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Published: October 02 2009

"NEW YORK East Village" (1981); courtesy of Tokyo Metropolitan Museum of Photography copy right(c) Keizo KITAJIMA

Keizo Kitajima (b. 1954) took the photograph of people who lived in the world that had been divided into parts at the cold war era after studying in the workshop photograph school (Daido Moriyama's class). This exhibition focuses the work of the period in his first half career, and showcases the works taken from 1975 to 1991.

Last Updated on August 29 2009

Editor's Note by Satoshi KOGANEZAWA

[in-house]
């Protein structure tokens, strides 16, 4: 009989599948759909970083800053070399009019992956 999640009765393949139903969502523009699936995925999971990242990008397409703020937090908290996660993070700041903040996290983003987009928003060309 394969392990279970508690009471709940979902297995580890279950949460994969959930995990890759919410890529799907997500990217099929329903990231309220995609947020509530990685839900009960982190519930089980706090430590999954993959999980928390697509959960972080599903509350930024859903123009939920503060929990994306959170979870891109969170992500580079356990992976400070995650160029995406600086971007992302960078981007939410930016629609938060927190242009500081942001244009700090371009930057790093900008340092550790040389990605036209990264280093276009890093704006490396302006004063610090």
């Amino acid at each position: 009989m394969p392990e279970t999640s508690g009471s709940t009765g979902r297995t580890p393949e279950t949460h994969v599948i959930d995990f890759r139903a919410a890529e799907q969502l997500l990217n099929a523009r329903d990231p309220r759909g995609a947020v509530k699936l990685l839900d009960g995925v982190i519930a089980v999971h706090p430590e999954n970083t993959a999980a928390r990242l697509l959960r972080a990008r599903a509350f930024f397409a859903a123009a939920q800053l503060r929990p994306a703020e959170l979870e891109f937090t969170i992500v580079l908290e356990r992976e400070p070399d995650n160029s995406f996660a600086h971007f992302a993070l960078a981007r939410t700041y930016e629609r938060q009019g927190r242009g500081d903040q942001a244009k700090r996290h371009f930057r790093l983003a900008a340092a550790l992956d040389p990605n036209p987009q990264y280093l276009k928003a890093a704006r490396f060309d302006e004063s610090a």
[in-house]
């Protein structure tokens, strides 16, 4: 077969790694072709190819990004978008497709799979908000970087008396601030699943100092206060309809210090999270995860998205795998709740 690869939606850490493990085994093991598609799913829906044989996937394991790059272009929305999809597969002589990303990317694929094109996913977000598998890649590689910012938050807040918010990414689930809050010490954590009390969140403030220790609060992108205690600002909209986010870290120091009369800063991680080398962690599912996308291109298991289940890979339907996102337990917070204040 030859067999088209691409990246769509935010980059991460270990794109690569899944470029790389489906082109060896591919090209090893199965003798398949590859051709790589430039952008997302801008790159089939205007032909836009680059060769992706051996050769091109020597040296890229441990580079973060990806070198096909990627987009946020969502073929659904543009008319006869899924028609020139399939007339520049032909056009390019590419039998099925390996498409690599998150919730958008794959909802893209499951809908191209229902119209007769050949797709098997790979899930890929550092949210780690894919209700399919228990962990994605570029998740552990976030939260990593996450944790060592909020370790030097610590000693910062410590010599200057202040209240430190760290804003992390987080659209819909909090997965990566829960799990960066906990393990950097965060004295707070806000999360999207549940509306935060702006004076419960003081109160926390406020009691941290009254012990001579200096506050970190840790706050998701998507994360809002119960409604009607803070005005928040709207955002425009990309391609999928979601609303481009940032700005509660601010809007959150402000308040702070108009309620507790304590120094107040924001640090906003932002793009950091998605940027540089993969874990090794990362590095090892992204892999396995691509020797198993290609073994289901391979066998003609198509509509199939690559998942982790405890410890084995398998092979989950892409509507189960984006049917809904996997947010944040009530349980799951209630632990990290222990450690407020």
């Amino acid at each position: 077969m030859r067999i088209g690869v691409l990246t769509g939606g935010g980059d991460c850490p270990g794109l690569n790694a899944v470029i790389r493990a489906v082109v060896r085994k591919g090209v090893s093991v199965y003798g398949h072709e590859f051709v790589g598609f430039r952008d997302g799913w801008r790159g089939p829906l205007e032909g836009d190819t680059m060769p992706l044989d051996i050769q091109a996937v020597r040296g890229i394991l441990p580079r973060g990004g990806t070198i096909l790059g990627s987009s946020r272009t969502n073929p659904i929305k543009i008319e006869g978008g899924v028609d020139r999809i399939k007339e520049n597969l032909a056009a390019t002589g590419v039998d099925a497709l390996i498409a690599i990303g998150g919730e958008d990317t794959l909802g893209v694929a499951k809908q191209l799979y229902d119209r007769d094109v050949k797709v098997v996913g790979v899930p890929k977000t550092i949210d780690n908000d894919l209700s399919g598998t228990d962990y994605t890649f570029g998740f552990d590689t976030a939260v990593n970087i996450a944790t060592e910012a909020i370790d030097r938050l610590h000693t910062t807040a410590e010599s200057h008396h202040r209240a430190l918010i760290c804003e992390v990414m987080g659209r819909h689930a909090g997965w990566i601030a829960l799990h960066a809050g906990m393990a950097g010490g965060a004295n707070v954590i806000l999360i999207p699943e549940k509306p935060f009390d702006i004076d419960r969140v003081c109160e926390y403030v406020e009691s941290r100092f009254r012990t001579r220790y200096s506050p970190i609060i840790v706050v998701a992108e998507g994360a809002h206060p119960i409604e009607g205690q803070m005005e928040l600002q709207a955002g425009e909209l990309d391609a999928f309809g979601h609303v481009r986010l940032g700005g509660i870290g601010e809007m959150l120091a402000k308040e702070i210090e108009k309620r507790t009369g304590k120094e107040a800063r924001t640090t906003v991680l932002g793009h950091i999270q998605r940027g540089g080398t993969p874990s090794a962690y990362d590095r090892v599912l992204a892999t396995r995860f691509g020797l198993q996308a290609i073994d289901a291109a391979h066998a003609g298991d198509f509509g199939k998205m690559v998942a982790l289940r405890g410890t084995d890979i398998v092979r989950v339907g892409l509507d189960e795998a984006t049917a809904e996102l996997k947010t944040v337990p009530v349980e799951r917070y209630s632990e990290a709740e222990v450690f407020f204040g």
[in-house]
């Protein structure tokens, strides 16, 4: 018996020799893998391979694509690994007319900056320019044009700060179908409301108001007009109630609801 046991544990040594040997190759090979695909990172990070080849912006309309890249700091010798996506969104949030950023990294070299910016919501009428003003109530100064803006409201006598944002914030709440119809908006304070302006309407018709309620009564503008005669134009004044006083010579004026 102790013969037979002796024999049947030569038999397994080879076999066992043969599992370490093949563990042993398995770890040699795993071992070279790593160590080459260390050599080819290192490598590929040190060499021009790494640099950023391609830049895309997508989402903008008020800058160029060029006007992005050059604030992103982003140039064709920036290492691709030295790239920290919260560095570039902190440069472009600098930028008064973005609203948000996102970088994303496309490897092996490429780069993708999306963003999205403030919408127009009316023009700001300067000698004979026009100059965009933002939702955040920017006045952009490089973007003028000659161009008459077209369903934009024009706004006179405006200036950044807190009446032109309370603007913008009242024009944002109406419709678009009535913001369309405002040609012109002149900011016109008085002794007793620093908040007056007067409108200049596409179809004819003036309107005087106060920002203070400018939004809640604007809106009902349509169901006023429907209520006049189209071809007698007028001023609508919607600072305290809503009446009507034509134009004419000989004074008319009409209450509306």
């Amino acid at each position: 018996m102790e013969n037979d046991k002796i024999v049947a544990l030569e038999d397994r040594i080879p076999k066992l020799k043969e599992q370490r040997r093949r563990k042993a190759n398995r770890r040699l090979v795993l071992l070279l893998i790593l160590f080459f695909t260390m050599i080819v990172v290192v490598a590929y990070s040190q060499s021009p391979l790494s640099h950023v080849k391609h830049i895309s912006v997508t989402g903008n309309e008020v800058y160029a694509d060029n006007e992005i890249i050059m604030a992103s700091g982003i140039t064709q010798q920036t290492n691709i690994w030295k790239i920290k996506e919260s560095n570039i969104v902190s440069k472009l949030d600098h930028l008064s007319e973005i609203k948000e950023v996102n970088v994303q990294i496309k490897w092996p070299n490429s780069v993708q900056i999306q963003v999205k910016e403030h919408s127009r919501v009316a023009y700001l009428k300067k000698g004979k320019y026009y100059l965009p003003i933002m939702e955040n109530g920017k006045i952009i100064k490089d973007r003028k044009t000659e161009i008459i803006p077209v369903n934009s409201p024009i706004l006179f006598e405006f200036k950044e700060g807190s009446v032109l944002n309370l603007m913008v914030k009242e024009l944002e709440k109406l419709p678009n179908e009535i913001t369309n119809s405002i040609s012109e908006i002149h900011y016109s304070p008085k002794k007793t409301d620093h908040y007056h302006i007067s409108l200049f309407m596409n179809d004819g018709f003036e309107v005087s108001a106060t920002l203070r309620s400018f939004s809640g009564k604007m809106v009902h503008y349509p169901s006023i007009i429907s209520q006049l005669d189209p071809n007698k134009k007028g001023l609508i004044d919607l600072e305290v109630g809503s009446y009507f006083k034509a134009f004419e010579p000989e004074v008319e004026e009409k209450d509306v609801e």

This solo exhibition of Kitajima would make an extraordinary impression on viewers who had enjoyed his past “Portraits” series, in which he took pictures of the same person periodically. Indeed, there are significant differences between the orderly impression created by the “Portraits” series, whose photos follow certain rules - backgrounds are drawn using white color; photographic subjects wear white clothes with collars; and taking pictures of busts - and the bawdy and impulsive image of some of the snapshots shown in this exhibition, which were taken from 1975 to 1991. Nevertheless, it can be recognized that Kitajima has been interested in portraits continuously since all of the above-mentioned pictures, whether they are well-known or unknown, are classified as portraits. The “Portraits” series were created combining momentary shots and the accumulation of times. It is extremely interesting that the first photos in the “Portraits” series were taken in 1992, which was the year after the last year of the period covered by this exhibition. (Translated by Nozomi Nakayama)

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